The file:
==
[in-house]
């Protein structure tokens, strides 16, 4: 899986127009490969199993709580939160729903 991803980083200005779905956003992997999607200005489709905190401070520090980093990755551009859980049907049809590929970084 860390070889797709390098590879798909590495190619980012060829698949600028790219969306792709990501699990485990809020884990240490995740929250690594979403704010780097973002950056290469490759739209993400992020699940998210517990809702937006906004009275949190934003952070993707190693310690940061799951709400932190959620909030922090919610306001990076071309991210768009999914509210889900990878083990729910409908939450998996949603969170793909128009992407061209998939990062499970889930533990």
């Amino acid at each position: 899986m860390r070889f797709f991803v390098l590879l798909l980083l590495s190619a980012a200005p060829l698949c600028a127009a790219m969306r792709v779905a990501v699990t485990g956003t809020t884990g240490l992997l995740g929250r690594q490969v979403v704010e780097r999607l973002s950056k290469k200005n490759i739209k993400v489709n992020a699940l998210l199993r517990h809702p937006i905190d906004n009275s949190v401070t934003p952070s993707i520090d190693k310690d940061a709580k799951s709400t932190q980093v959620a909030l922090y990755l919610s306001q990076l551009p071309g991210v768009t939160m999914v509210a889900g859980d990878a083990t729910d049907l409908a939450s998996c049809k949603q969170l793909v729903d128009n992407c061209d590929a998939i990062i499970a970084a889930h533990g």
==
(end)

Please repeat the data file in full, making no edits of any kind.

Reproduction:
[in-house]
């Protein structure tokens, strides 16, 4: 899986127009490969199993709580939160729903 991803980083200005779905956003992997999607200005489709905190401070520090980093990755551009859980049907049809590929970084 860390070889797709390098590879798909590495190619980012060829698949600028790219969306792709990501699990485990809020884990240490995740929250690594979403704010780097973002950056290469490759739209993400992020699940998210517990809702937006906004009275949190934003952070993707190693310690940061799951709400932190959620909030922090919610306001990076071309991210768009999914509210889900990878083990729910409908939450998996949603969170793909128009992407061209998939990062499970889930533990």
């Amino acid at each position: 899986m860390r070889f797709f991803v390098l590879l798909l980083l590495s190619a980012a200005p060829l698949c600028a127009a790219m969306r792709v779905a990501v699990t485990g956003t809020t884990g240490l992997l995740g929250r690594q490969v979403v704010e780097r999607l973002s950056k290469k200005n490759i739209k993400v489709n992020a699940l998210l199993r517990h809702p937006i905190d906004n009275s949190v401070t934003p952070s993707i520090d190693k310690d940061a709580k799951s709400t932190q980093v959620a909030l922090y990755l919610s306001q990076l551009p071309g991210v768009t939160m999914v509210a889900g859980d990878a083990t729910d049907l409908a939450s998996c049809k949603q969170l793909v729903d128009n992407c061209d590929a998939i990062i499970a970084a889930h533990g």